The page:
about funding for Recovery projects
like the Osprey Reintroduction in southeastern South Dakota
Reintroduction projects are logistically complicated and expensive. It's best to monitor species and habitats to detect declining populations and try to turn things around rather than relying on reintroduction as the best solution. But sometimes reintroduction is necessary.
This project benefitted from a Master of Science study by Robert Usgaard at South Dakota State University. Usgaard evaluated the feasibility of reintroducing Bald Eagles and Ospreys in South Dakota. His project was supported with Pittman-Robertson (P-R) funds, a source established to restore wild birds and mammals. P-R funds derive from a federal excise tax on sporting arms, ammunition, archery equipment, and handguns. Funds are apportioned to state wildlife agencies by the U.S. Department of Interior based on a formula that considers the state's total area and licensed hunter numbers.
A new funding source allowed GFP to follow through on Usgaard's feasibility study. The Wildlife Conservation and Restoration Program (WCRP) was a one-year funding source provided to state wildlife agencies to conduct nongame or rare species conservation projects, environmental education, and wildlife-associated recreation. WCRP funded a pilot project that included site selection and other preparation and the first year of reintroduction in 2003.
A new federal funding source emphasized conservation projects rather than education or recreation activities. State Wildlife Grants are federal dollars provided to all states and territories, with a priority placed on proactive conservation to prevent fish and wildlife species from becoming endangered. State Wildlife Grants funding is matched with a nonfederal source. GFP provides the majority of the nonfederal match for Osprey reintroduction in South Dakota, although volunteer time will also help defray some of the cost of the nonfederal match.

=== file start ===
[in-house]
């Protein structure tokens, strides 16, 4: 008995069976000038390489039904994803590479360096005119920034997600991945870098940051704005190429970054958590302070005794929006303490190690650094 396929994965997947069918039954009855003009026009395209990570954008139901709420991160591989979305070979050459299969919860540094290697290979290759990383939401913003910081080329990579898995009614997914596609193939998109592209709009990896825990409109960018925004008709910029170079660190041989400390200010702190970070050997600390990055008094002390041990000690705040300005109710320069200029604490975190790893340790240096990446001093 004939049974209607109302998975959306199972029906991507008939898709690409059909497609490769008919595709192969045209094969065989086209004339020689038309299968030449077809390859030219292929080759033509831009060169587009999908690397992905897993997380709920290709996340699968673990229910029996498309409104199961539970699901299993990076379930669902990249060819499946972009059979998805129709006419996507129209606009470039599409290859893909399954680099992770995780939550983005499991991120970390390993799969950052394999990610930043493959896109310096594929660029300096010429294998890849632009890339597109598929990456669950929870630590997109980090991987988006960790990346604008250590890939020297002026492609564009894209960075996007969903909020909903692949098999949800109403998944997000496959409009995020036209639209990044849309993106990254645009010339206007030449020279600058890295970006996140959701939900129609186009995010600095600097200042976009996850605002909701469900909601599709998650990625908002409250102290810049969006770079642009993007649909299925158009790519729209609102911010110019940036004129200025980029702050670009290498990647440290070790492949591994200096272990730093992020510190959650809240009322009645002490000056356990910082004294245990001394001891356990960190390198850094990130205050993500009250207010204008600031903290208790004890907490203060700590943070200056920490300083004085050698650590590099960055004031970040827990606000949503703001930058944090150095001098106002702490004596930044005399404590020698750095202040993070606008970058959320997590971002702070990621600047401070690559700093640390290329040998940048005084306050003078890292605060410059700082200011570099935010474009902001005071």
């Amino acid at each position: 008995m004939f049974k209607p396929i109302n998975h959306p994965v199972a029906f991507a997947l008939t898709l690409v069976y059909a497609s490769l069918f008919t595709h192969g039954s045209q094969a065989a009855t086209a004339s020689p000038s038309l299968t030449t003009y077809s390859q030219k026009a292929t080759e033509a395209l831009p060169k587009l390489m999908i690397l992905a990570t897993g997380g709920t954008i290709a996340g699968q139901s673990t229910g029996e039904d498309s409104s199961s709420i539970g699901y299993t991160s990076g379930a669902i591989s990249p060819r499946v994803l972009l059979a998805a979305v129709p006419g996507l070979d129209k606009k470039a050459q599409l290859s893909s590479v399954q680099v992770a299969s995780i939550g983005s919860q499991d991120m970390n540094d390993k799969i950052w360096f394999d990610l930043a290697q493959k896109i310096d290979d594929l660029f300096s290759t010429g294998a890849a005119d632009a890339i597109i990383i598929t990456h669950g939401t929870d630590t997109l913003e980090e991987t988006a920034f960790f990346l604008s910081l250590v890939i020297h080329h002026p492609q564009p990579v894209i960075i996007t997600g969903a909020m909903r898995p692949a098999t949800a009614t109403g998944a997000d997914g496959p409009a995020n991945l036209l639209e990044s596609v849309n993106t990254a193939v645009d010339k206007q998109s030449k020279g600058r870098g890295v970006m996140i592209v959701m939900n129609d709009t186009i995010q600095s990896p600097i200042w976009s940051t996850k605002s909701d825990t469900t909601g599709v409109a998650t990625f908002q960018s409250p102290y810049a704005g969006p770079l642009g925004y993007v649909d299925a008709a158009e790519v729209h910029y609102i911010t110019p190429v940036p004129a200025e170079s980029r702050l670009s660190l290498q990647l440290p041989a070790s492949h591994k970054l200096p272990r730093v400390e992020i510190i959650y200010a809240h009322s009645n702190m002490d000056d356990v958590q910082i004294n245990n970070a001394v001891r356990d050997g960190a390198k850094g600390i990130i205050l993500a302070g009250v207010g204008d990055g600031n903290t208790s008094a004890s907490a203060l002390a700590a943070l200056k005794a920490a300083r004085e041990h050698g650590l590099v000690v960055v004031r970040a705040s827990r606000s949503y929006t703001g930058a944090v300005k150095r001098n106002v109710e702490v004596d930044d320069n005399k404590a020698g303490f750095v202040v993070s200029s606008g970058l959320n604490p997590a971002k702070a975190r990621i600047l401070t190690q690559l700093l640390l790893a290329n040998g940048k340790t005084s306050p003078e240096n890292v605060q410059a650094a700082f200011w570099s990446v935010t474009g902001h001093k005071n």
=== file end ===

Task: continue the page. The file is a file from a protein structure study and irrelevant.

State Wildlife Grants funding has been extremely important in helping GFP and other state and tribal wildlife agencies fulfill their legal responsibilities to manage and restore nongame and endangered species. However, it is an unstable, annual appropriation that only scratches the surface of fish and wildlife funding needs.
The Teaming with Wildlife coalition is a broad and diverse group of government agencies, biologists, hunters, anglers, birdwatchers, hikers, nature-based businesses and other conservationists who support the goal of restoring and conserving our nation's wildlife. The Teaming coalition was instrumental in securing State Wildlife Grants funding and has been working hard to secure stable, long-term funding to meet the needs of fish and wildlife and native habitats. More Information to learn about the national effort to help wildlife....
South Dakota has a large and diverse state Teaming coalition that has helped deliver this message to our senators and representative in DC. More Information, including how to join the state coalition....